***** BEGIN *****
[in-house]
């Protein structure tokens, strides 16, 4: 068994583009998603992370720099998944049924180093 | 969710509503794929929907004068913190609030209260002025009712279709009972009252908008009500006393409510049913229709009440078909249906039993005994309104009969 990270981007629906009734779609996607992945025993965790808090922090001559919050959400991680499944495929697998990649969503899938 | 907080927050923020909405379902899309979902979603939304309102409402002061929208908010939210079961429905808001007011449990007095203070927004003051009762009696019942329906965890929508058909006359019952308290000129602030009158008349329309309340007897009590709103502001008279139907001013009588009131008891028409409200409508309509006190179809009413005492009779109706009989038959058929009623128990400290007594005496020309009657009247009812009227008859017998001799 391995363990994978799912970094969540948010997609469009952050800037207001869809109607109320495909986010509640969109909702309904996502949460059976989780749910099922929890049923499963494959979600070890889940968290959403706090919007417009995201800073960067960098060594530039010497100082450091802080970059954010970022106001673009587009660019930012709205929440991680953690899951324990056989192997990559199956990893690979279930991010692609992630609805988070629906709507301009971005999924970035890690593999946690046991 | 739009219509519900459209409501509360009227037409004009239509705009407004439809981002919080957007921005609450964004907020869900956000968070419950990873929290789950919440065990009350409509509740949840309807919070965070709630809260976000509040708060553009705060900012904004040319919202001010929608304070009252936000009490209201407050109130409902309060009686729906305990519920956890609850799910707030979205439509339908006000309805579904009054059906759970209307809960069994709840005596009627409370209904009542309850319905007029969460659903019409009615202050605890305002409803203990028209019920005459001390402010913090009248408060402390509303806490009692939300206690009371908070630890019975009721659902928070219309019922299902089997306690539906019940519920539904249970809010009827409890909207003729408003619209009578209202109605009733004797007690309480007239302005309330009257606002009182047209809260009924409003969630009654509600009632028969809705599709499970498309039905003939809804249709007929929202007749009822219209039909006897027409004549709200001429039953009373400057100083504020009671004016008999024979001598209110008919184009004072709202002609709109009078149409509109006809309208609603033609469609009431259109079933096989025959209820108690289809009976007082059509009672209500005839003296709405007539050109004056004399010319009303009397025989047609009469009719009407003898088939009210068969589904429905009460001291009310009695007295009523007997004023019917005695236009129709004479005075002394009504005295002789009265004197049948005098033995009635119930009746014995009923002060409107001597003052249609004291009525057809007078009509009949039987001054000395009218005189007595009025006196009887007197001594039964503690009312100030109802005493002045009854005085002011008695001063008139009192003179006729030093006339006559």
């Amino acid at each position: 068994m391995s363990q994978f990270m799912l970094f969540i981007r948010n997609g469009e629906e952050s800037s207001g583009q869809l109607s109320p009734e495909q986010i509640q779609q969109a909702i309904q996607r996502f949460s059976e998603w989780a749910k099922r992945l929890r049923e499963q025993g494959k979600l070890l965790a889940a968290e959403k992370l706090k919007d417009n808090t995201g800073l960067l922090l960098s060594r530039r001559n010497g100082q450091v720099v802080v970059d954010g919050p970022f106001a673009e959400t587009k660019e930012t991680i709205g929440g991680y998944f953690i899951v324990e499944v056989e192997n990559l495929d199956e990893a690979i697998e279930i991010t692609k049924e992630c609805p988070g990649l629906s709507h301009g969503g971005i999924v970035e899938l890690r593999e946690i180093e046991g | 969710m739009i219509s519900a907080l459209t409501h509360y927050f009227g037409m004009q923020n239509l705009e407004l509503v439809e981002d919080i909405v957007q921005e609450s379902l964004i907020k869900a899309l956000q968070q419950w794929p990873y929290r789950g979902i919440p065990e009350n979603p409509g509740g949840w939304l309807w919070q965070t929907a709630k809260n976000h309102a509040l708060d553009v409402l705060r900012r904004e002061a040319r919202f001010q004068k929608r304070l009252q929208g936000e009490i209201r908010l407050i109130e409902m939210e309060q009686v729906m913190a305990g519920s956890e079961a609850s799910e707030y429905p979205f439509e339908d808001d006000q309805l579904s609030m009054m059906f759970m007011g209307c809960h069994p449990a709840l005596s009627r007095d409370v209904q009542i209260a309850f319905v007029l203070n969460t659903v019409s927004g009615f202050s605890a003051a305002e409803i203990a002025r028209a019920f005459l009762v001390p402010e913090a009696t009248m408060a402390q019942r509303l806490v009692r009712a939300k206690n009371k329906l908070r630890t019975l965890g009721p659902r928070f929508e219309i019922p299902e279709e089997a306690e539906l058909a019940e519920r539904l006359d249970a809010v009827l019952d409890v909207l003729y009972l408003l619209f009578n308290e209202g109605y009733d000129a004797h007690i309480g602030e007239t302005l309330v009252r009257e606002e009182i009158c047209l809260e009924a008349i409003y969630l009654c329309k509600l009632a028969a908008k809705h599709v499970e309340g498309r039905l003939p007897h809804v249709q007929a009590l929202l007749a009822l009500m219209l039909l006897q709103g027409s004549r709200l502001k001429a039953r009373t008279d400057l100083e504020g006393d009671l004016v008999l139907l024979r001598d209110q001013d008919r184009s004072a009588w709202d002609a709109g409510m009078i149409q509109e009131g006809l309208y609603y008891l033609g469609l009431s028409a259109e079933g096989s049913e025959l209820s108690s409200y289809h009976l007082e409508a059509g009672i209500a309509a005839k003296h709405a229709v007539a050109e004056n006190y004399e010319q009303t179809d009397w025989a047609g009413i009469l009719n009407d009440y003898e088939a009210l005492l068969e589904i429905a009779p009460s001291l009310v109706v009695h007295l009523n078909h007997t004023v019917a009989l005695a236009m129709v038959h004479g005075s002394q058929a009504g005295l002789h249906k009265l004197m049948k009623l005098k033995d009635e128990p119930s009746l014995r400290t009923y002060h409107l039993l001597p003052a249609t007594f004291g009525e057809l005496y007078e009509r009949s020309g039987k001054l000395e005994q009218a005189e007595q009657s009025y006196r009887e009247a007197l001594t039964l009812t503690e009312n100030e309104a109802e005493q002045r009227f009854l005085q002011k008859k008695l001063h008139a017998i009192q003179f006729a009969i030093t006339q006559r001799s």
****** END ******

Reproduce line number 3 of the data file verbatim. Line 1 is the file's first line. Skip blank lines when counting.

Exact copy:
């Amino acid at each position: 068994m391995s363990q994978f990270m799912l970094f969540i981007r948010n997609g469009e629906e952050s800037s207001g583009q869809l109607s109320p009734e495909q986010i509640q779609q969109a909702i309904q996607r996502f949460s059976e998603w989780a749910k099922r992945l929890r049923e499963q025993g494959k979600l070890l965790a889940a968290e959403k992370l706090k919007d417009n808090t995201g800073l960067l922090l960098s060594r530039r001559n010497g100082q450091v720099v802080v970059d954010g919050p970022f106001a673009e959400t587009k660019e930012t991680i709205g929440g991680y998944f953690i899951v324990e499944v056989e192997n990559l495929d199956e990893a690979i697998e279930i991010t692609k049924e992630c609805p988070g990649l629906s709507h301009g969503g971005i999924v970035e899938l890690r593999e946690i180093e046991g | 969710m739009i219509s519900a907080l459209t409501h509360y927050f009227g037409m004009q923020n239509l705009e407004l509503v439809e981002d919080i909405v957007q921005e609450s379902l964004i907020k869900a899309l956000q968070q419950w794929p990873y929290r789950g979902i919440p065990e009350n979603p409509g509740g949840w939304l309807w919070q965070t929907a709630k809260n976000h309102a509040l708060d553009v409402l705060r900012r904004e002061a040319r919202f001010q004068k929608r304070l009252q929208g936000e009490i209201r908010l407050i109130e409902m939210e309060q009686v729906m913190a305990g519920s956890e079961a609850s799910e707030y429905p979205f439509e339908d808001d006000q309805l579904s609030m009054m059906f759970m007011g209307c809960h069994p449990a709840l005596s009627r007095d409370v209904q009542i209260a309850f319905v007029l203070n969460t659903v019409s927004g009615f202050s605890a003051a305002e409803i203990a002025r028209a019920f005459l009762v001390p402010e913090a009696t009248m408060a402390q019942r509303l806490v009692r009712a939300k206690n009371k329906l908070r630890t019975l965890g009721p659902r928070f929508e219309i019922p299902e279709e089997a306690e539906l058909a019940e519920r539904l006359d249970a809010v009827l019952d409890v909207l003729y009972l408003l619209f009578n308290e209202g109605y009733d000129a004797h007690i309480g602030e007239t302005l309330v009252r009257e606002e009182i009158c047209l809260e009924a008349i409003y969630l009654c329309k509600l009632a028969a908008k809705h599709v499970e309340g498309r039905l003939p007897h809804v249709q007929a009590l929202l007749a009822l009500m219209l039909l006897q709103g027409s004549r709200l502001k001429a039953r009373t008279d400057l100083e504020g006393d009671l004016v008999l139907l024979r001598d209110q001013d008919r184009s004072a009588w709202d002609a709109g409510m009078i149409q509109e009131g006809l309208y609603y008891l033609g469609l009431s028409a259109e079933g096989s049913e025959l209820s108690s409200y289809h009976l007082e409508a059509g009672i209500a309509a005839k003296h709405a229709v007539a050109e004056n006190y004399e010319q009303t179809d009397w025989a047609g009413i009469l009719n009407d009440y003898e088939a009210l005492l068969e589904i429905a009779p009460s001291l009310v109706v009695h007295l009523n078909h007997t004023v019917a009989l005695a236009m129709v038959h004479g005075s002394q058929a009504g005295l002789h249906k009265l004197m049948k009623l005098k033995d009635e128990p119930s009746l014995r400290t009923y002060h409107l039993l001597p003052a249609t007594f004291g009525e057809l005496y007078e009509r009949s020309g039987k001054l000395e005994q009218a005189e007595q009657s009025y006196r009887e009247a007197l001594t039964l009812t503690e009312n100030e309104a109802e005493q002045r009227f009854l005085q002011k008859k008695l001063h008139a017998i009192q003179f006729a009969i030093t006339q006559r001799s």